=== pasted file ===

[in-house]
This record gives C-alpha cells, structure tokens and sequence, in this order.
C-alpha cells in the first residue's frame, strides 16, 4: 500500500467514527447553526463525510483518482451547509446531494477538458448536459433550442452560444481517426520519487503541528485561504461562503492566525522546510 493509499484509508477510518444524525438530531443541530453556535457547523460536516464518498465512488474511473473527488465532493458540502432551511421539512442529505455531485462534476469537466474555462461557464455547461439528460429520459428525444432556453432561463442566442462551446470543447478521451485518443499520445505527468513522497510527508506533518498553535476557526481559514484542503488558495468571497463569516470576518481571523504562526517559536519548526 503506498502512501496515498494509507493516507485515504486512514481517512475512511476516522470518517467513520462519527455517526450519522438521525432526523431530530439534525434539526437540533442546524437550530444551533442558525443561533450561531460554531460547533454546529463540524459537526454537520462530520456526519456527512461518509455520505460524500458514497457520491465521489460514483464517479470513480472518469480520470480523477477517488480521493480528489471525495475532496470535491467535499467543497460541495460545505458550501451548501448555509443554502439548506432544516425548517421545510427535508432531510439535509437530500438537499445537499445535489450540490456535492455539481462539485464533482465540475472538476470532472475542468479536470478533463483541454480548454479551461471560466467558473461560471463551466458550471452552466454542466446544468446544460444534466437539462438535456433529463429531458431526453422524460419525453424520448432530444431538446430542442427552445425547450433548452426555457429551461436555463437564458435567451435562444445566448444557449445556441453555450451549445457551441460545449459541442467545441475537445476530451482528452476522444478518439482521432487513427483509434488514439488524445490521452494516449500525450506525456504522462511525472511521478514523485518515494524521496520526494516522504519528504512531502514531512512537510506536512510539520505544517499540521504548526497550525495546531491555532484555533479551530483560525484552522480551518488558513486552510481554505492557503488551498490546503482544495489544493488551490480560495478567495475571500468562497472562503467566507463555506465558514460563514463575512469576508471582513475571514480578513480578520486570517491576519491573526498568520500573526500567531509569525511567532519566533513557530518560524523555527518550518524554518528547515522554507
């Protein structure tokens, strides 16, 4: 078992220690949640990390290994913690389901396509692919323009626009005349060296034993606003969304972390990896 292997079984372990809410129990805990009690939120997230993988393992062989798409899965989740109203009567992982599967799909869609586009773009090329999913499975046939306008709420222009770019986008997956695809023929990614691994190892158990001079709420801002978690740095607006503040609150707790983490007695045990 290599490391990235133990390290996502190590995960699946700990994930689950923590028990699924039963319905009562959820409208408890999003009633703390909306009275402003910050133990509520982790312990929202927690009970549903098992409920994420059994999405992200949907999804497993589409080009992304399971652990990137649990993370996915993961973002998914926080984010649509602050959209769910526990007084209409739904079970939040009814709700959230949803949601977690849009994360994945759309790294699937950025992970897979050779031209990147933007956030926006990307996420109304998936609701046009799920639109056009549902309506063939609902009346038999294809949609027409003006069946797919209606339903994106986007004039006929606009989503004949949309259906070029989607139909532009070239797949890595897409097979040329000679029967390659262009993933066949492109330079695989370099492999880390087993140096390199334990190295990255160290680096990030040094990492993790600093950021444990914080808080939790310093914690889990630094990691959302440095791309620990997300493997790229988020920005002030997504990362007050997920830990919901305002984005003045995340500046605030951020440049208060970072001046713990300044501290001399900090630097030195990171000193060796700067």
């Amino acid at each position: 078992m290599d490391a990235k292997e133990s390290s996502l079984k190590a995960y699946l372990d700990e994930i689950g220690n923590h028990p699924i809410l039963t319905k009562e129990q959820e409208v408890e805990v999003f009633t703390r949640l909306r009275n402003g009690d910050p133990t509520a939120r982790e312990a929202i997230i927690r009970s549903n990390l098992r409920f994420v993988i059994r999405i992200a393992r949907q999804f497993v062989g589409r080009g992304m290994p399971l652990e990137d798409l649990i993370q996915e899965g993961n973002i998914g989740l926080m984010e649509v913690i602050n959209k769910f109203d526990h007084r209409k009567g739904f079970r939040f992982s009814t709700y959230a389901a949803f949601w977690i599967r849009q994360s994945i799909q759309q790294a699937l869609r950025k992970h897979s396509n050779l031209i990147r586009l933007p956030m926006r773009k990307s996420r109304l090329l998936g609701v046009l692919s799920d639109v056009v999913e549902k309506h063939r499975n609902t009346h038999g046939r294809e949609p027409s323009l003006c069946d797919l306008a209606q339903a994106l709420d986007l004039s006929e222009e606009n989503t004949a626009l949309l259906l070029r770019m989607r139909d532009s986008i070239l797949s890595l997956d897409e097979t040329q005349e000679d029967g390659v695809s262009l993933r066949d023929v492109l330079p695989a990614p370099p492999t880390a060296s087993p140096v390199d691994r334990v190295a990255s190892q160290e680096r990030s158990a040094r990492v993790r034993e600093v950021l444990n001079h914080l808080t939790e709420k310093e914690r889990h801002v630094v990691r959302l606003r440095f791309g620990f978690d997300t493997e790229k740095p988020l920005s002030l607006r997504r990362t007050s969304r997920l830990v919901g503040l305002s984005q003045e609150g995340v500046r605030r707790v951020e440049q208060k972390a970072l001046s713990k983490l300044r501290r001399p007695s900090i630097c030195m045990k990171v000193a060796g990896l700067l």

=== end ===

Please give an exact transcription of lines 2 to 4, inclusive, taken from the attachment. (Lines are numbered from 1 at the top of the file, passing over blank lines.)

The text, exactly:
This record gives C-alpha cells, structure tokens and sequence, in this order.
C-alpha cells in the first residue's frame, strides 16, 4: 500500500467514527447553526463525510483518482451547509446531494477538458448536459433550442452560444481517426520519487503541528485561504461562503492566525522546510 493509499484509508477510518444524525438530531443541530453556535457547523460536516464518498465512488474511473473527488465532493458540502432551511421539512442529505455531485462534476469537466474555462461557464455547461439528460429520459428525444432556453432561463442566442462551446470543447478521451485518443499520445505527468513522497510527508506533518498553535476557526481559514484542503488558495468571497463569516470576518481571523504562526517559536519548526 503506498502512501496515498494509507493516507485515504486512514481517512475512511476516522470518517467513520462519527455517526450519522438521525432526523431530530439534525434539526437540533442546524437550530444551533442558525443561533450561531460554531460547533454546529463540524459537526454537520462530520456526519456527512461518509455520505460524500458514497457520491465521489460514483464517479470513480472518469480520470480523477477517488480521493480528489471525495475532496470535491467535499467543497460541495460545505458550501451548501448555509443554502439548506432544516425548517421545510427535508432531510439535509437530500438537499445537499445535489450540490456535492455539481462539485464533482465540475472538476470532472475542468479536470478533463483541454480548454479551461471560466467558473461560471463551466458550471452552466454542466446544468446544460444534466437539462438535456433529463429531458431526453422524460419525453424520448432530444431538446430542442427552445425547450433548452426555457429551461436555463437564458435567451435562444445566448444557449445556441453555450451549445457551441460545449459541442467545441475537445476530451482528452476522444478518439482521432487513427483509434488514439488524445490521452494516449500525450506525456504522462511525472511521478514523485518515494524521496520526494516522504519528504512531502514531512512537510506536512510539520505544517499540521504548526497550525495546531491555532484555533479551530483560525484552522480551518488558513486552510481554505492557503488551498490546503482544495489544493488551490480560495478567495475571500468562497472562503467566507463555506465558514460563514463575512469576508471582513475571514480578513480578520486570517491576519491573526498568520500573526500567531509569525511567532519566533513557530518560524523555527518550518524554518528547515522554507
């Protein structure tokens, strides 16, 4: 078992220690949640990390290994913690389901396509692919323009626009005349060296034993606003969304972390990896 292997079984372990809410129990805990009690939120997230993988393992062989798409899965989740109203009567992982599967799909869609586009773009090329999913499975046939306008709420222009770019986008997956695809023929990614691994190892158990001079709420801002978690740095607006503040609150707790983490007695045990 290599490391990235133990390290996502190590995960699946700990994930689950923590028990699924039963319905009562959820409208408890999003009633703390909306009275402003910050133990509520982790312990929202927690009970549903098992409920994420059994999405992200949907999804497993589409080009992304399971652990990137649990993370996915993961973002998914926080984010649509602050959209769910526990007084209409739904079970939040009814709700959230949803949601977690849009994360994945759309790294699937950025992970897979050779031209990147933007956030926006990307996420109304998936609701046009799920639109056009549902309506063939609902009346038999294809949609027409003006069946797919209606339903994106986007004039006929606009989503004949949309259906070029989607139909532009070239797949890595897409097979040329000679029967390659262009993933066949492109330079695989370099492999880390087993140096390199334990190295990255160290680096990030040094990492993790600093950021444990914080808080939790310093914690889990630094990691959302440095791309620990997300493997790229988020920005002030997504990362007050997920830990919901305002984005003045995340500046605030951020440049208060970072001046713990300044501290001399900090630097030195990171000193060796700067």